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Muslim students refute stereotypes


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Published 2007-05-13T00:00:00Z”/>

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Shannon Lane

When entering an airport, junior Jamil Albaroudi guarantees he will be racially profiled.

His white complexion, shaved head and green eyes don’t make him stand out. But Albaroudi is a devout Muslim from Syria, and the name on his license is Mohamad Jamil M Al Baroudi.

Many racial stereotypes toward Muslims are affecting Chico State students more than five years after the Sept. 11 attack. Some Muslim students are working to change that by teaching others about Islam and clarifying misconceptions.

Albaroudi’s looks defy one of the Muslim stereotypes because he is white.

Many people think that most Muslims look Middle-Eastern and live in the Middle East, said Ismah Jawed, president of the Muslim Student Association on campus. But in fact there are more Muslims in Indonesia.

This stereotype may be derived from the fact the Quran is in Arabic, the Prophet Muhammad was an Arab, and the first generations of Muslims were Arabs.

The spread of Islam outside the Arabic community can be representative of Islamic teachings. Islam is about bringing people together, Albaroudi said.

“It doesn’t matter what nationality you are, and there’s no difference between a man and a woman,” Albaroudi said. “It’s a religion of peace.”

Compared to Western women, some think that Muslim women are oppressed.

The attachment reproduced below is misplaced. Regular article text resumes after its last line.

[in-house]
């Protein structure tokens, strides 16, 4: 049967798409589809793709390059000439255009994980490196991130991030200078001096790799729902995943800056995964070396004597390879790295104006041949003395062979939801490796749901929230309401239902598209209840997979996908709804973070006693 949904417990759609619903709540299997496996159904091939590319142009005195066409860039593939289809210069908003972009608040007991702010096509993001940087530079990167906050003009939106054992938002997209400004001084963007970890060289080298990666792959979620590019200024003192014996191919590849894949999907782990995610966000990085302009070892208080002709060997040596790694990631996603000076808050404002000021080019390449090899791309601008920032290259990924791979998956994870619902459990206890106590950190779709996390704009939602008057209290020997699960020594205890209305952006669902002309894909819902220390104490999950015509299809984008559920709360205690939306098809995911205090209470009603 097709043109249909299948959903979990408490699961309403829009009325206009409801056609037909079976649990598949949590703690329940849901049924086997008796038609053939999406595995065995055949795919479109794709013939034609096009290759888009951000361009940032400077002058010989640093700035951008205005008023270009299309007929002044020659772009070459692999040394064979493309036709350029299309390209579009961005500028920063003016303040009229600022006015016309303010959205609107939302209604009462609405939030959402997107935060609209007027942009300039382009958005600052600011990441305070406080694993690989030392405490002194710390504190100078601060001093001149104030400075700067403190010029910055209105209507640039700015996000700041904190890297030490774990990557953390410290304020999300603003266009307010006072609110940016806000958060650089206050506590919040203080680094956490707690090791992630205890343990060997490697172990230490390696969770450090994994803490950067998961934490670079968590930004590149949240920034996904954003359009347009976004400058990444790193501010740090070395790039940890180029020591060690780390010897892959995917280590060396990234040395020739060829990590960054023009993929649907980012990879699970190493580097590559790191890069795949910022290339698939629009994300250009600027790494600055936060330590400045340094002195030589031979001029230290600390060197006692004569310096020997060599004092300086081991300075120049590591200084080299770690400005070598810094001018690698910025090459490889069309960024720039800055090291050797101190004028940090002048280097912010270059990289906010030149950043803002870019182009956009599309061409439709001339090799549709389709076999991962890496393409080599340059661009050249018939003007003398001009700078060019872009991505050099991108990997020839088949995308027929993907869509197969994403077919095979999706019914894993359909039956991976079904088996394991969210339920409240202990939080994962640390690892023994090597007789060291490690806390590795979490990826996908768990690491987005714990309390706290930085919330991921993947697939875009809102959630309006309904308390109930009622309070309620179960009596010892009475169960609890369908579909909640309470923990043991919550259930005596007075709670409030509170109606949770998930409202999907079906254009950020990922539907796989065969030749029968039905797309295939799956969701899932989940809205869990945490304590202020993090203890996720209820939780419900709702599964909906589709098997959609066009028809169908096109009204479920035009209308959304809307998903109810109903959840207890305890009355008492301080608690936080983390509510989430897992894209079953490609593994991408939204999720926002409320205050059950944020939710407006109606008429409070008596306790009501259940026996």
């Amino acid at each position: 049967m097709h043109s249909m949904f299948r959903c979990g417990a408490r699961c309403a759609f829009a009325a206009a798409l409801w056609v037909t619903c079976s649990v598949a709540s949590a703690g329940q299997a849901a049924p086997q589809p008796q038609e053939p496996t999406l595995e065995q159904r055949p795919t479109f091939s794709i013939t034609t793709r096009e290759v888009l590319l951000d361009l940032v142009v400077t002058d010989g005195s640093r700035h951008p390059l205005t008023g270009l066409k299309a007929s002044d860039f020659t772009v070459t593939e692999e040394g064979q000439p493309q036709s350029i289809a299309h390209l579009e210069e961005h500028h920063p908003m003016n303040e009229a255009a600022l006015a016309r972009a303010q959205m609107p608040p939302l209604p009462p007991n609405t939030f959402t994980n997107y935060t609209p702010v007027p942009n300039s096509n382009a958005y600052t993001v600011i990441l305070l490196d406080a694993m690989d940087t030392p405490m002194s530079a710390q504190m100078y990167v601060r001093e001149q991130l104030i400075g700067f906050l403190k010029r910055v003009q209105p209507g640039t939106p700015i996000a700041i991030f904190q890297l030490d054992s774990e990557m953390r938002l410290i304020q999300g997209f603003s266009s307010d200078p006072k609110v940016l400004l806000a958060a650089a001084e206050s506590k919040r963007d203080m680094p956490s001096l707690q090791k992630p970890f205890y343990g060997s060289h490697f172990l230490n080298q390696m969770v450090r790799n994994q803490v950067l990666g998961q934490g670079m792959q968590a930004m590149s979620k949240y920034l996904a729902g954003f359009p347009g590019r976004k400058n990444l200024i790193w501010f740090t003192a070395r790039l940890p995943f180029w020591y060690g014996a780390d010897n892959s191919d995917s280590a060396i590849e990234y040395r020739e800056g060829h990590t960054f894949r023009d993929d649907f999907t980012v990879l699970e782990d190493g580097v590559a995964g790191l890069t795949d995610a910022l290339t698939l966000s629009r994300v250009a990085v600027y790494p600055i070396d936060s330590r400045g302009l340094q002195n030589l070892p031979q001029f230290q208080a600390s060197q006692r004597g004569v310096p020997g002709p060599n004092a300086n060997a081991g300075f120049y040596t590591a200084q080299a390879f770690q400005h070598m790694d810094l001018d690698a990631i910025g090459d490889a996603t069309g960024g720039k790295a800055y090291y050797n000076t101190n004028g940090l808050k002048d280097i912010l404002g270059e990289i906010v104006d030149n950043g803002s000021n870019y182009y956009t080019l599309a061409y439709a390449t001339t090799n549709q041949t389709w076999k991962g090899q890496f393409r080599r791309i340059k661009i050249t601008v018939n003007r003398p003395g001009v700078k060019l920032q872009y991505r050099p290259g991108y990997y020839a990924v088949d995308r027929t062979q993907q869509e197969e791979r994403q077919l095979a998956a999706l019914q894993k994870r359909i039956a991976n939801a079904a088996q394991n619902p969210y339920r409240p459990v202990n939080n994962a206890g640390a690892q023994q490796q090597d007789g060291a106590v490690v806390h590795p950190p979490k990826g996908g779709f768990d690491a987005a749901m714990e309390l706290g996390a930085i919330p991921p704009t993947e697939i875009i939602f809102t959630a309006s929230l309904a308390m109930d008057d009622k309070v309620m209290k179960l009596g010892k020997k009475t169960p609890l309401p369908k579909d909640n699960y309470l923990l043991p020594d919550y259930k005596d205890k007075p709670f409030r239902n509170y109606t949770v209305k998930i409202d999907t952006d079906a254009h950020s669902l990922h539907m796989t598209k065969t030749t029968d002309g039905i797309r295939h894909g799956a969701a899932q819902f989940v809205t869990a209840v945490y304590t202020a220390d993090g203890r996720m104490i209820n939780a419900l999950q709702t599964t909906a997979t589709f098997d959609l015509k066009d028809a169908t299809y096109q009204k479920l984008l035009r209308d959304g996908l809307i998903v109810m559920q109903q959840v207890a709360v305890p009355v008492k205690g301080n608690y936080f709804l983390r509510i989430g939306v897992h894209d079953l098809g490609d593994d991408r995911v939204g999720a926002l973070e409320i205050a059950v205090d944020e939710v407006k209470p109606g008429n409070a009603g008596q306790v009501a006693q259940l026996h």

Junior Bilal Khan refutes the common misconception.

“Women’s rights existed in Islam long before women received rights in the West,” he said.

Men are taught to treat women with respect and are expected to give their wives a salary, Khan said.

Women dress conservatively out of respect for their husband, he said. It’s done to avoid attention given by other men.

Although Jawed’s brown curly hair fell freely around her shoulders, she said she does not think wearing a hijab, a head cover, is oppressive.

“It’s a benefit,” she said. “The reason is to be modest and be respectful of self and to others.”

Muslims who look Middle Eastern are also stereotyped for having a connection with oil rigs.

“People have asked if my family has an oil rig in their backyard,” said junior Rami Siyam, the vice president of the General Union of Palestine Students, who is from Saudi Arabia.

He patiently waits for them to say they are joking. When they do not, he replies “No, we don’t have an oil rig.”

Siyam said mainstream media are the main reason for the misrepresentation of Muslims.

“Muslims are not terrorists,” he said.

Albaroudi decided to find out if his peers thought Muslims were terrorists.

He created a survey for his English 130 class that asked, “Do you think most Muslims are terrorists?” The students responded with 25 percent saying that they did.

Albaroudi also blames mainstream media.

“Most people just watch Fox News and might not analyze it,” he said. “People need to look for their own research because they (news networks) are all owned by the same corporations.”

American news media often depict military tactics in the Middle East to be unethical, he said.